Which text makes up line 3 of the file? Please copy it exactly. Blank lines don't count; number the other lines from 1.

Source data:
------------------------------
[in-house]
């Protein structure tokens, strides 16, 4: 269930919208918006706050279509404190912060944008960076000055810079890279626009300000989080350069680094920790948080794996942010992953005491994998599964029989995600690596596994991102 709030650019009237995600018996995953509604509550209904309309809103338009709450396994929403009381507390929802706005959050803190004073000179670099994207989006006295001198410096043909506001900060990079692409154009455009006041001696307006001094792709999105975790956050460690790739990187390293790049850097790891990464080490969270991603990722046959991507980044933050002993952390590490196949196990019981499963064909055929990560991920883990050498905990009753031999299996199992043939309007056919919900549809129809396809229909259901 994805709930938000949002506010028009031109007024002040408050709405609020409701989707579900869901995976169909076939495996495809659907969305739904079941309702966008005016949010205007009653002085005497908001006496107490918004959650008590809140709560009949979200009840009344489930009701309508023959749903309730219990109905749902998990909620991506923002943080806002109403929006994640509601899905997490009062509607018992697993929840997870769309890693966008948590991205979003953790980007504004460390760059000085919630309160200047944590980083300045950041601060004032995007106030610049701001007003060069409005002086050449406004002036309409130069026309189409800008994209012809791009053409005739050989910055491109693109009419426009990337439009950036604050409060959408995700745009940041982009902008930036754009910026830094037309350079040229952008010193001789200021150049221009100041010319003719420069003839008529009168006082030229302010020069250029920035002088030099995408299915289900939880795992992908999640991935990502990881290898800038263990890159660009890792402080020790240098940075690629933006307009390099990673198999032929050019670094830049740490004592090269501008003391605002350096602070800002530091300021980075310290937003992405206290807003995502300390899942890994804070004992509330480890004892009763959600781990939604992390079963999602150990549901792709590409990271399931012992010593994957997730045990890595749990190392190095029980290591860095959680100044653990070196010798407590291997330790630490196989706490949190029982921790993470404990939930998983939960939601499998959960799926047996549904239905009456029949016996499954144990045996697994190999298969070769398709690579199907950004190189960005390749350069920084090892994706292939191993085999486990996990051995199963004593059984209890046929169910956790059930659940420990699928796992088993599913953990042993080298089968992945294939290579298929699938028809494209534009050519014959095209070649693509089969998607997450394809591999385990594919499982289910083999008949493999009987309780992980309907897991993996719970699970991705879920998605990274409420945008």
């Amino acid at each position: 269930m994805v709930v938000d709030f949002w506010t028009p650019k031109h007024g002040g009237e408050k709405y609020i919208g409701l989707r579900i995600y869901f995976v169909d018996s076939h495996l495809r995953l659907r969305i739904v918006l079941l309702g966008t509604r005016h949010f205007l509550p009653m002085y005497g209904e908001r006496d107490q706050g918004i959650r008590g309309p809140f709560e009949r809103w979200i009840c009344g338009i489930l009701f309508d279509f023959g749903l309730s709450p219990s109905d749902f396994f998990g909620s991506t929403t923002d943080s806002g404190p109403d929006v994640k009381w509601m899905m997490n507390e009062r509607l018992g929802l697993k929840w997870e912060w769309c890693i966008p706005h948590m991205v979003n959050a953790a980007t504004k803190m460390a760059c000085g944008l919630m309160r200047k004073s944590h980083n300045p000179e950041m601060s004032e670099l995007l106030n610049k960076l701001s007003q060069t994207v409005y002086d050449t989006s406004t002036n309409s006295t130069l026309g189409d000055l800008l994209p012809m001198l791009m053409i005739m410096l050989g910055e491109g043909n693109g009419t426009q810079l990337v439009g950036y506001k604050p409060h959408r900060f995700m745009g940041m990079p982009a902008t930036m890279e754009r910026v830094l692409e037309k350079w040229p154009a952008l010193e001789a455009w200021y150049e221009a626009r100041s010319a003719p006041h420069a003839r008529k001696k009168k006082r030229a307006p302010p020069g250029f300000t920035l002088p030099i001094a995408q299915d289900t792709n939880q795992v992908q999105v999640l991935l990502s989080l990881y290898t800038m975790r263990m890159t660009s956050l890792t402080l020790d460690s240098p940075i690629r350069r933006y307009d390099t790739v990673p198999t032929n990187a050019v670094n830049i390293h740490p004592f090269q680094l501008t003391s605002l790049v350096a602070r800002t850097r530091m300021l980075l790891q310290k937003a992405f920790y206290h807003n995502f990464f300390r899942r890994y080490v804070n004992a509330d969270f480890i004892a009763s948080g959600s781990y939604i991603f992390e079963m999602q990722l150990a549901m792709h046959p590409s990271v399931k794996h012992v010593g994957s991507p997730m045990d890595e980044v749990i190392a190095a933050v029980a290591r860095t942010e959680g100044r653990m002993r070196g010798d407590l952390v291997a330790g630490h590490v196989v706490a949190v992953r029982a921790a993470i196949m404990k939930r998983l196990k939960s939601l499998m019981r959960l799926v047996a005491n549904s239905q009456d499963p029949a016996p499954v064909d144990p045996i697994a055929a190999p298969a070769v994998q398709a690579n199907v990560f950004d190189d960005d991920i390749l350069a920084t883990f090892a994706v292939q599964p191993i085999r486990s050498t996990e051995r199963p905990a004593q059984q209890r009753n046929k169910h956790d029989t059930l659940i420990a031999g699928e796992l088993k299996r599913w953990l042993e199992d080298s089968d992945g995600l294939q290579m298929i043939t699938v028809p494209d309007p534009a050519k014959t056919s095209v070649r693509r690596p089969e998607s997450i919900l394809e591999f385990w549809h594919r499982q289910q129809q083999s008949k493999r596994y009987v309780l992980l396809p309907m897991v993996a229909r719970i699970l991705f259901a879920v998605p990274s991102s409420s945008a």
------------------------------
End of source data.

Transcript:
């Amino acid at each position: 269930m994805v709930v938000d709030f949002w506010t028009p650019k031109h007024g002040g009237e408050k709405y609020i919208g409701l989707r579900i995600y869901f995976v169909d018996s076939h495996l495809r995953l659907r969305i739904v918006l079941l309702g966008t509604r005016h949010f205007l509550p009653m002085y005497g209904e908001r006496d107490q706050g918004i959650r008590g309309p809140f709560e009949r809103w979200i009840c009344g338009i489930l009701f309508d279509f023959g749903l309730s709450p219990s109905d749902f396994f998990g909620s991506t929403t923002d943080s806002g404190p109403d929006v994640k009381w509601m899905m997490n507390e009062r509607l018992g929802l697993k929840w997870e912060w769309c890693i966008p706005h948590m991205v979003n959050a953790a980007t504004k803190m460390a760059c000085g944008l919630m309160r200047k004073s944590h980083n300045p000179e950041m601060s004032e670099l995007l106030n610049k960076l701001s007003q060069t994207v409005y002086d050449t989006s406004t002036n309409s006295t130069l026309g189409d000055l800008l994209p012809m001198l791009m053409i005739m410096l050989g910055e491109g043909n693109g009419t426009q810079l990337v439009g950036y506001k604050p409060h959408r900060f995700m745009g940041m990079p982009a902008t930036m890279e754009r910026v830094l692409e037309k350079w040229p154009a952008l010193e001789a455009w200021y150049e221009a626009r100041s010319a003719p006041h420069a003839r008529k001696k009168k006082r030229a307006p302010p020069g250029f300000t920035l002088p030099i001094a995408q299915d289900t792709n939880q795992v992908q999105v999640l991935l990502s989080l990881y290898t800038m975790r263990m890159t660009s956050l890792t402080l020790d460690s240098p940075i690629r350069r933006y307009d390099t790739v990673p198999t032929n990187a050019v670094n830049i390293h740490p004592f090269q680094l501008t003391s605002l790049v350096a602070r800002t850097r530091m300021l980075l790891q310290k937003a992405f920790y206290h807003n995502f990464f300390r899942r890994y080490v804070n004992a509330d969270f480890i004892a009763s948080g959600s781990y939604i991603f992390e079963m999602q990722l150990a549901m792709h046959p590409s990271v399931k794996h012992v010593g994957s991507p997730m045990d890595e980044v749990i190392a190095a933050v029980a290591r860095t942010e959680g100044r653990m002993r070196g010798d407590l952390v291997a330790g630490h590490v196989v706490a949190v992953r029982a921790a993470i196949m404990k939930r998983l196990k939960s939601l499998m019981r959960l799926v047996a005491n549904s239905q009456d499963p029949a016996p499954v064909d144990p045996i697994a055929a190999p298969a070769v994998q398709a690579n199907v990560f950004d190189d960005d991920i390749l350069a920084t883990f090892a994706v292939q599964p191993i085999r486990s050498t996990e051995r199963p905990a004593q059984q209890r009753n046929k169910h956790d029989t059930l659940i420990a031999g699928e796992l088993k299996r599913w953990l042993e199992d080298s089968d992945g995600l294939q290579m298929i043939t699938v028809p494209d309007p534009a050519k014959t056919s095209v070649r693509r690596p089969e998607s997450i919900l394809e591999f385990w549809h594919r499982q289910q129809q083999s008949k493999r596994y009987v309780l992980l396809p309907m897991v993996a229909r719970i699970l991705f259901a879920v998605p990274s991102s409420s945008a």